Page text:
How is light measured in horticulture?
To choose your horticultural lighting, it is essential to understand and know the metrics of the field. These will be useful to you in achieving your production and growth objectives. You will cross paths with certain measures such as: Watt, Lumens, LUX, PAR, PPF and PPFD. Indeed, they are related to lighting, but not all are valid for horticultural lighting.
PAR is the photosynthetically active radiation. The wavelengths that make up the PAR are between 400 and 700nm used for photosynthesis. Since PAR is not a metric but an absorption model, several units are used to characterize a light for the production of plants. Like lumens and lux, the greenhouse industry uses a set of units to best define lighting in its environment.
How many photons in the PAR band does my light deliver?
PPF is the photosynthetic photon flux. It is a direct analogy to Lumen. The PPF is expressed in micromoles per second (µmol / s). It is the quantity of PAR photons emitted per second in the light beam. Although this does not tell us how much light the plant reaches, PPF is valuable information for calculating the energy efficiency of horticultural lighting.
How many PAR photons on a surface?
The PPFD is the flux density photosynthetic photon. The direct analogy to lux, the PPFD is expressed in micromoles per second per m² (µmol / s / m²). It allows quantifying on a given surface, at a given distance from the lighting, the number of photons PAR incidents per second. This is an essential measure because it indicates the amount of light available to the plant for its photosynthesis.
PPFD measurements taken at multiple locations on the illuminated surface are mapped. The objective is to have homogeneity over the entire crop area to avoid disparities in plant growth according to their placement.
It is crucial to get this PPFD mapping because the unique PPFD measurements are misleading. In fact, most lights have a very high concentration of light in the center of the surface and this intensity decreases rapidly as they move away from it.
|PPFD level for different crops|
|Plant||Cutting Propagation||Vegetative||Flowering or Fruiting|
Radiometric Efficiency – How much PAR photons are delivered per Watt consumed?
It is expressed in µmol / J and tells us about the ability of lighting to create light photons from the electrical energy supplied (PPF / Watt). Please note, this effect does not take into account the action on the plant. Therefore an unsuitable spectrum with high efficiency will give inferior results to a balanced but less effective spectrum.
How many PAR photons per day are demanded by the plants?
The daily light integral (DLI) is the number of photosynthetically active photons (photons in the PAR range) accumulated in a square meter over the course of a day. It is a function of photosynthetic light intensity and duration (day length) and is usually expressed as moles of light (mol photons) per square meter (m−2) per day (d−1), or: mol·m−2·d−1.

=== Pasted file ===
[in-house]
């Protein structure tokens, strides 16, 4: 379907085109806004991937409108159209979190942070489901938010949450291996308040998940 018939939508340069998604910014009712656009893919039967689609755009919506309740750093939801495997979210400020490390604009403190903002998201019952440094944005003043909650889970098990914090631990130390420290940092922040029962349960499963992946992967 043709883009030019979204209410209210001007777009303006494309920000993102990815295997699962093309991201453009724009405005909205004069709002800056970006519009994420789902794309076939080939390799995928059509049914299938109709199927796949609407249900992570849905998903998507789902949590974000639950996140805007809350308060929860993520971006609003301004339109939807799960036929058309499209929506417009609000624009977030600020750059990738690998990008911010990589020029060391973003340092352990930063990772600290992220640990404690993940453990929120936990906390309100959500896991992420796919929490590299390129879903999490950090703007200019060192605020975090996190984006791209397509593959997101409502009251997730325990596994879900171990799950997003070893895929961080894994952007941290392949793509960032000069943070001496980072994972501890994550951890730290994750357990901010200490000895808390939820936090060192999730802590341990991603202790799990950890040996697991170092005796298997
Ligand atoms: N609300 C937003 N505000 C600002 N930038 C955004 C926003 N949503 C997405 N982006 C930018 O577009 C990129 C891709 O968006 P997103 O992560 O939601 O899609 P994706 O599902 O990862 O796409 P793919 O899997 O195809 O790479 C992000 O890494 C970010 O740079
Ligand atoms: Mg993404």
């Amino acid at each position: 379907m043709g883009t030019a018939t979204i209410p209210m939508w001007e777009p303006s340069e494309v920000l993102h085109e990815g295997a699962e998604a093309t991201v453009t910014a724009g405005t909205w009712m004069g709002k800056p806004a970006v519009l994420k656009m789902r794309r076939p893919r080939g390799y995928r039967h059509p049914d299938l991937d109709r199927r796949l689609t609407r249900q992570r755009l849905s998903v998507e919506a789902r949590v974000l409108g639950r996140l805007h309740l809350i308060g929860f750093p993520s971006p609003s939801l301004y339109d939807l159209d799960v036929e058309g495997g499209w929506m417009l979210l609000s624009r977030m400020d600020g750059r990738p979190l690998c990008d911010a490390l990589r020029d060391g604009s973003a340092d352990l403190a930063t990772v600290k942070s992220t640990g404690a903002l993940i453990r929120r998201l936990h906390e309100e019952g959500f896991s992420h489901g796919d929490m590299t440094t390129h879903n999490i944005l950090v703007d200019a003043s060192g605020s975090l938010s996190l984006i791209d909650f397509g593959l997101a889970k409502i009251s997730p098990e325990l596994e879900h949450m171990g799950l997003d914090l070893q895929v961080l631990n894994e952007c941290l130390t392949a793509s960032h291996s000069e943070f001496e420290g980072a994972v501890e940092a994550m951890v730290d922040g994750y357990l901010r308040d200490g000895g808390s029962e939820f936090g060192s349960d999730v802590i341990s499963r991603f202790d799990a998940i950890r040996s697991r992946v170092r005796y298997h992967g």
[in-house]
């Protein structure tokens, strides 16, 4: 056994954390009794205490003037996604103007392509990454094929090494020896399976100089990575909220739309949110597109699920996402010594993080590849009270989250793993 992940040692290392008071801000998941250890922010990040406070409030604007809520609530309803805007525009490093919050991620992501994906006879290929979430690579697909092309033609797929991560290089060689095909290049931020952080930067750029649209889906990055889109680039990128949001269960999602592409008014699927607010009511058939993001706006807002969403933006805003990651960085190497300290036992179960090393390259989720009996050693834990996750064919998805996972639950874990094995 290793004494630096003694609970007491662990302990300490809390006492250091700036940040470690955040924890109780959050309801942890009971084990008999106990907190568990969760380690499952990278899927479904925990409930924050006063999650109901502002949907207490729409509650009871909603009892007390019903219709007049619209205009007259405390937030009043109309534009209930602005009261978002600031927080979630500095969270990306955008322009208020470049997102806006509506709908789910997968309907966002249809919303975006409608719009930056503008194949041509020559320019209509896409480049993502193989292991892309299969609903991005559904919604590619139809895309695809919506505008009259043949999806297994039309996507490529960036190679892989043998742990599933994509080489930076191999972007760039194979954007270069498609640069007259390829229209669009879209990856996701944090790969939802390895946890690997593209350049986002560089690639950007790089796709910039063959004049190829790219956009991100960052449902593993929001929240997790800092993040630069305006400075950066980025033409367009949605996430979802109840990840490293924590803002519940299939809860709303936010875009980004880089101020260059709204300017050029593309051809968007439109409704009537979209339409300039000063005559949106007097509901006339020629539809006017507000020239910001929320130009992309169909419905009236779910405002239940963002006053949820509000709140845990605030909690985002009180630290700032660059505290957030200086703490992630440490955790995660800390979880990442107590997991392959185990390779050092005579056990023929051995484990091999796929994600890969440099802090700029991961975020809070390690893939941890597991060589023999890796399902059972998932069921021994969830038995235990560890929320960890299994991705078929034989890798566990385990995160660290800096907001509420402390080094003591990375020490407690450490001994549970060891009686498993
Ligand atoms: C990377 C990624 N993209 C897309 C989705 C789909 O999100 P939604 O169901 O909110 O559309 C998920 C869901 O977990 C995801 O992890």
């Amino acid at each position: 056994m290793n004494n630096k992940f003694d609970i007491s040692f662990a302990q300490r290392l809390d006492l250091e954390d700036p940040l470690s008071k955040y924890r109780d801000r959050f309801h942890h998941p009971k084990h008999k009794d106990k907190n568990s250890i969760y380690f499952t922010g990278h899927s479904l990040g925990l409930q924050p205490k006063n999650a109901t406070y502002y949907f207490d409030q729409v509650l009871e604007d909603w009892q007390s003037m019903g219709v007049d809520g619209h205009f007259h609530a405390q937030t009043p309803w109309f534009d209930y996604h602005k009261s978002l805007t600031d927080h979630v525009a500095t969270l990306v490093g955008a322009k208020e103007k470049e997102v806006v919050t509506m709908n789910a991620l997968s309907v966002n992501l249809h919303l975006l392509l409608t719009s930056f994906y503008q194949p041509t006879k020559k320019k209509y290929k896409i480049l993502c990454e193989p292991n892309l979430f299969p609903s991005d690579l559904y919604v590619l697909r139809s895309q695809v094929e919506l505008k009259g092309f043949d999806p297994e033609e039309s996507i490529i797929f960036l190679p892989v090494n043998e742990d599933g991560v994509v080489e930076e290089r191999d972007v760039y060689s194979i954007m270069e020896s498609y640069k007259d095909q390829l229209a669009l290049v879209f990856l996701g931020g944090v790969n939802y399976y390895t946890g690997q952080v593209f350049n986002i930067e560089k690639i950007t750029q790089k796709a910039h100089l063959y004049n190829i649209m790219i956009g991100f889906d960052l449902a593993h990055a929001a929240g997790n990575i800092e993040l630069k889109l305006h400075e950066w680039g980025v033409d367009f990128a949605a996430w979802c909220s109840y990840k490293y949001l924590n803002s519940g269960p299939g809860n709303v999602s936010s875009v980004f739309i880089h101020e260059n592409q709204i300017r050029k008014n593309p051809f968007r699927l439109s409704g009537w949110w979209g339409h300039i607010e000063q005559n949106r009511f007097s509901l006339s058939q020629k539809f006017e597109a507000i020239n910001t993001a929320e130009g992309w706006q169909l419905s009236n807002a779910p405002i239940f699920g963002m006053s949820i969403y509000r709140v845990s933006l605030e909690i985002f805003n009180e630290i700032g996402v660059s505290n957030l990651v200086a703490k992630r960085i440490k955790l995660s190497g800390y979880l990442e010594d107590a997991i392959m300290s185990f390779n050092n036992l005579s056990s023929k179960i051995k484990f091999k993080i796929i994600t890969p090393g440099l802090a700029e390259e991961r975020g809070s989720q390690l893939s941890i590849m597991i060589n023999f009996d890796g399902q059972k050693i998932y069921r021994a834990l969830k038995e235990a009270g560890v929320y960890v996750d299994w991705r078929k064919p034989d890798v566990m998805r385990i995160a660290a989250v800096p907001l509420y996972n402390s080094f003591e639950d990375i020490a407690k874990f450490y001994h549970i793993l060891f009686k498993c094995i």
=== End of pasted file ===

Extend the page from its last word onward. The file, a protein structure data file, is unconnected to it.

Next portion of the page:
DLI is usually calculated by measuring the photosynthetic photon flux density (PPFD) in μmol·m−2·s−1 (number of photons in the PAR range received in a square meter per second) as it changes throughout the day, and then using that to calculate total estimated number of photons in the PAR range received over a 24-hour period for a specific area. In other words, DLI describes the sum of the per second PPFD measurements during a 24-hour period.
If the photosynthetic light intensity stays the same for the entire 24-hour period, DLI in mol m−2 d−1 can be estimated from the instantaneous PPFD from the following equation: μmol m−2 s−1 multiplied by 86,400 (number of seconds in a day) and divided by 106 (number of μmol in a mol). Thus, 1 μmol m−2 s−1 = 0.0864 mol m−2 d−1 if light intensity stays the same for the entire 24 hour period.
The DLI has a significant impact on a number of plant variables, including root and shoot growth, stem thickness, plant height, branching, flower amount and flowering timing. All these factors have a big impact on yields and overall crop quality.
For propagating seedlings and many young cuttings, a low DLI of 6-8 mol/m-2/day is recommended, which should increase to 10-12 mol/m-2/day for older transplants, flowering annuals, and small herbs.
- Many shade-loving indoor plants and ornamentals require a relatively low DLI. African violets and phalaenopsis orchids prefer an average DLI of 4-6 mol/m-2/day.
- Many ferns perform best at a DLI of 4-6, cyclamen at 6-8, fuchsias at 10-12, chrysanthemums at 10-14, petunias at 16-18 and cut-flower rose plants at 18-22 mol/m-2/day.
- For butterhead lettuce production, plants need a DLI of approximately 14-16 mol/m-2/day for high-quality head formation, while iceberg lettuce requires even higher levels.
- Larger, warm-season plants such as tomatoes, cucumbers, capsicums and eggplants require DLIs of 20-30 mol/m-2/day for maximum production. The actual optimal light levels depend on density.
- Higher-density crops produce more inter-plant shading and require a higher DLI to completely penetrate the thick canopy.
|Vegetative cuttings (liners) – early||4-6|
|Vegetative cuttings (liners) – late||6-10|
|Seedlings (plugs) – early||6-10|
|Seedlings (plugs) – late||10-15|
|Shade plants (annuals and perennials)||6-10|
|Stock plants (for cuttings)||10-20|
|Annual bedding plants||10+|
|Leafy greens and herbs||12+|
|Potted flowering plants||12+|